The transient side-effects of a legal drug, which include disinhibition and loss of memory, cannot be characterised as ‘injury’ within the meaning of the 1957 Act s 2(1) R v O’Connell [1997]  CA.

The direction in R v Dietschmann (2003) HL

"[...] has the defendant satisfied you that, despite the drink, his mental abnormality substantially impaired his mental responsibility ... If he has satisfied you of that, you will find him ... guilty of manslaughter. If he has not satisfied you of that, the defence of diminished responsibility is not available to him."

Voluntary intoxication is not an acceptable cause of the abnormality

In R v Tandy [1989] D was an alcoholic who strangled her 11-year-old daughter after drinking nine-tenths of a bottle of vodka and upon learning that her daughter had been sexually abused.

 

She was clearly suffering from an abnormality of mind at the time of the killing, and the amount of alcohol in her bloodstream would have been lethal for most people.

 

However, the Court of Appeal upheld the conviction for murder based on the trial judge's direction that, for the defence to succeed, the abnormality had to be caused by the disease of alcoholism rather than by the voluntary ingestion of alcohol on the particular occasion.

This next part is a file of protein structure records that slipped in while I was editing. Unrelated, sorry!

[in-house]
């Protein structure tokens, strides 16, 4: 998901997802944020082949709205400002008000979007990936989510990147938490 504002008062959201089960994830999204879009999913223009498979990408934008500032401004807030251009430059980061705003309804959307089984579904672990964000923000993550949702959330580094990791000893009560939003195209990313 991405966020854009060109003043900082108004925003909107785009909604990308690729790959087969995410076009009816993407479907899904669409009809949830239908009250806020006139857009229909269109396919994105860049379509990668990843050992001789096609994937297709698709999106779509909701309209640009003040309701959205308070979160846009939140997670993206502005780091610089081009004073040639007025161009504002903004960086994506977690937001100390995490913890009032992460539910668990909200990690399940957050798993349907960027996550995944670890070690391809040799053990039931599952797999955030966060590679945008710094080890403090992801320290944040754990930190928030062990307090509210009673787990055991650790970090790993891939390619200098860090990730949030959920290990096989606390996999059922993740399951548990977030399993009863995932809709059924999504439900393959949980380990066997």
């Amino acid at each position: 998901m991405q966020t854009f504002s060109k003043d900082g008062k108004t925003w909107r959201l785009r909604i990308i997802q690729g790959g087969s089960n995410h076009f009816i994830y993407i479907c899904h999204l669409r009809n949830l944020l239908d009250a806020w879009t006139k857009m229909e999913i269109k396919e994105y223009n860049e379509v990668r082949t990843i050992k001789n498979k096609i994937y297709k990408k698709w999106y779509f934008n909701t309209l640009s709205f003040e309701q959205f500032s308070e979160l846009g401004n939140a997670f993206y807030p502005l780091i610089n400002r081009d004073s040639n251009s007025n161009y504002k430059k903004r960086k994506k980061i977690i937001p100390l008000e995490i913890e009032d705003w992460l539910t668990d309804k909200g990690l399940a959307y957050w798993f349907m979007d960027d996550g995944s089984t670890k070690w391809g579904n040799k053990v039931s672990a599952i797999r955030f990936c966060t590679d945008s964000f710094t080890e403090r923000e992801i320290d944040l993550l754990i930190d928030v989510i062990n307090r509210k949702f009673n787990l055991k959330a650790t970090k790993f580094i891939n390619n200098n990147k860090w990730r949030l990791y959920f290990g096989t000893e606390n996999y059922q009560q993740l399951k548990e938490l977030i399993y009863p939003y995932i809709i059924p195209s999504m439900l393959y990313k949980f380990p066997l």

This would be the case 'If the alcoholism had reached the level at which her brain had been injured by the repeated insult from intoxicants so that there was gross impairment of her judgment and emotional responses'.

 

Even if this was not the case (as the jury must have found by their verdict), the alcoholism might still found a defence if it meant that the intoxication was not voluntary, i.e. if 2she was no longer able to resist the impulse to drink".

 

Although the defence medical witnesses testified to this effect, the prosecution witness was of the view that D had control over whether she had the first drink of the day, but once she had had the first drink she was no longer in control, and the Court of Appeal said that "the judge was correct in telling the jury that, if the taking of the first drink was not involuntary, then the whole of the drinking [on that day] was not involuntary".

Tandy was followed in Inseal [1992], where the Court of Appeal approved of the trial judge's direction only in terms of this second issue of whether the drinking had become involuntary, since no medical evidence had been given on the first question of whether the brain had been 'injured by the repeated insults from intoxicants'.